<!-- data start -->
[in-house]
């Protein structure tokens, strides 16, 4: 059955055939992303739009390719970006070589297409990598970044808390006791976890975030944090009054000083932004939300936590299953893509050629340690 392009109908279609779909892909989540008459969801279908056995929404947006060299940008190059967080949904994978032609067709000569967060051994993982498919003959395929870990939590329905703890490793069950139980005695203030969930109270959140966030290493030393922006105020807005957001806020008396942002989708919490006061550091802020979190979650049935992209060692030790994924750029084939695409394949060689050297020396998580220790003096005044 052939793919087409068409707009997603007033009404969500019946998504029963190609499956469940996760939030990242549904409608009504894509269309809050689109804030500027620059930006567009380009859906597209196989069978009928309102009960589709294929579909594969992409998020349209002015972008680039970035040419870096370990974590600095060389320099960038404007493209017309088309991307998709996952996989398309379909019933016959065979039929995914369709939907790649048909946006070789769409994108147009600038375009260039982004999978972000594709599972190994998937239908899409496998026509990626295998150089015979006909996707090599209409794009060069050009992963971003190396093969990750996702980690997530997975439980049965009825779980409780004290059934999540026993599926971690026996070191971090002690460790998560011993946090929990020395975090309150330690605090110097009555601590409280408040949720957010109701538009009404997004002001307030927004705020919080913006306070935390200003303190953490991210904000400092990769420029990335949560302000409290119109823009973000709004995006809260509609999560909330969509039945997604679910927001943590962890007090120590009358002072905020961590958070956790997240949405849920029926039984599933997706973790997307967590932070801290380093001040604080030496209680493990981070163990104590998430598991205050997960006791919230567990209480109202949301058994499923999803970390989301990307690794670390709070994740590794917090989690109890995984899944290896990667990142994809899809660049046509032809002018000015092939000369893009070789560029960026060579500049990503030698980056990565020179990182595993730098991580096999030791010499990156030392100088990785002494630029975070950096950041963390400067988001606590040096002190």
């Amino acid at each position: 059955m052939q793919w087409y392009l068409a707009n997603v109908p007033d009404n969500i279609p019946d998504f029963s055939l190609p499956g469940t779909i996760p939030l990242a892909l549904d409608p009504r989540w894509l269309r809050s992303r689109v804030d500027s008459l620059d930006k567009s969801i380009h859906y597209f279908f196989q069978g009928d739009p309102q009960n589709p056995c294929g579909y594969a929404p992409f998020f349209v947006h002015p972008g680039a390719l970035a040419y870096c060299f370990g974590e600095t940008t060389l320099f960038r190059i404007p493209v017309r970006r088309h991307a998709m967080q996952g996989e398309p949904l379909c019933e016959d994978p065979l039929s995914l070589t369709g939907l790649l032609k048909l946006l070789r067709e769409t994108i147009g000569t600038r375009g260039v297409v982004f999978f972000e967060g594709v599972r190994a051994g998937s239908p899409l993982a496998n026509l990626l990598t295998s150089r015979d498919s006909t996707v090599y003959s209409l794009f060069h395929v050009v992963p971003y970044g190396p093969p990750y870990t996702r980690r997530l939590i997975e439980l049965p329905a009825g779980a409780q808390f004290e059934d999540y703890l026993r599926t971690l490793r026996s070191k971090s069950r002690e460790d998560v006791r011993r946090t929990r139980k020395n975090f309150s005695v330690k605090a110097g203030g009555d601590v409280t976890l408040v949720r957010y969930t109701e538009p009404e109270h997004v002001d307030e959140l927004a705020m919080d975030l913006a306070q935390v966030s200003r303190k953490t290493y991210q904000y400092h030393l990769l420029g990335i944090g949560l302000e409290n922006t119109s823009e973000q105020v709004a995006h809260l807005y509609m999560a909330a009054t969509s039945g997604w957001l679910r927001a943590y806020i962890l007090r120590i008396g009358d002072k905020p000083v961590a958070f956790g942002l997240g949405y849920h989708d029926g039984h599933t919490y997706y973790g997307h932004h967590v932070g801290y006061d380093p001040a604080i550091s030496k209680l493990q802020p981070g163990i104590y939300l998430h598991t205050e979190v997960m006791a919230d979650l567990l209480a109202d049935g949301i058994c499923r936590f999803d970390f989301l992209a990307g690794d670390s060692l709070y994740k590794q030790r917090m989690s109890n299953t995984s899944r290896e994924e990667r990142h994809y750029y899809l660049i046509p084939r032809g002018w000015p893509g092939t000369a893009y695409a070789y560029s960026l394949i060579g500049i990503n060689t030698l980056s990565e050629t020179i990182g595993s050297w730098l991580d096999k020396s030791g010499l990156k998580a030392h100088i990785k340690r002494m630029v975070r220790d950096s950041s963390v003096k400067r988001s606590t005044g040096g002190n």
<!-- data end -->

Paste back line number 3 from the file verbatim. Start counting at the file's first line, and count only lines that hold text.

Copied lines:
């Amino acid at each position: 059955m052939q793919w087409y392009l068409a707009n997603v109908p007033d009404n969500i279609p019946d998504f029963s055939l190609p499956g469940t779909i996760p939030l990242a892909l549904d409608p009504r989540w894509l269309r809050s992303r689109v804030d500027s008459l620059d930006k567009s969801i380009h859906y597209f279908f196989q069978g009928d739009p309102q009960n589709p056995c294929g579909y594969a929404p992409f998020f349209v947006h002015p972008g680039a390719l970035a040419y870096c060299f370990g974590e600095t940008t060389l320099f960038r190059i404007p493209v017309r970006r088309h991307a998709m967080q996952g996989e398309p949904l379909c019933e016959d994978p065979l039929s995914l070589t369709g939907l790649l032609k048909l946006l070789r067709e769409t994108i147009g000569t600038r375009g260039v297409v982004f999978f972000e967060g594709v599972r190994a051994g998937s239908p899409l993982a496998n026509l990626l990598t295998s150089r015979d498919s006909t996707v090599y003959s209409l794009f060069h395929v050009v992963p971003y970044g190396p093969p990750y870990t996702r980690r997530l939590i997975e439980l049965p329905a009825g779980a409780q808390f004290e059934d999540y703890l026993r599926t971690l490793r026996s070191k971090s069950r002690e460790d998560v006791r011993r946090t929990r139980k020395n975090f309150s005695v330690k605090a110097g203030g009555d601590v409280t976890l408040v949720r957010y969930t109701e538009p009404e109270h997004v002001d307030e959140l927004a705020m919080d975030l913006a306070q935390v966030s200003r303190k953490t290493y991210q904000y400092h030393l990769l420029g990335i944090g949560l302000e409290n922006t119109s823009e973000q105020v709004a995006h809260l807005y509609m999560a909330a009054t969509s039945g997604w957001l679910r927001a943590y806020i962890l007090r120590i008396g009358d002072k905020p000083v961590a958070f956790g942002l997240g949405y849920h989708d029926g039984h599933t919490y997706y973790g997307h932004h967590v932070g801290y006061d380093p001040a604080i550091s030496k209680l493990q802020p981070g163990i104590y939300l998430h598991t205050e979190v997960m006791a919230d979650l567990l209480a109202d049935g949301i058994c499923r936590f999803d970390f989301l992209a990307g690794d670390s060692l709070y994740k590794q030790r917090m989690s109890n299953t995984s899944r290896e994924e990667r990142h994809y750029y899809l660049i046509p084939r032809g002018w000015p893509g092939t000369a893009y695409a070789y560029s960026l394949i060579g500049i990503n060689t030698l980056s990565e050629t020179i990182g595993s050297w730098l991580d096999k020396s030791g010499l990156k998580a030392h100088i990785k340690r002494m630029v975070r220790d950096s950041s963390v003096k400067r988001s606590t005044g040096g002190n």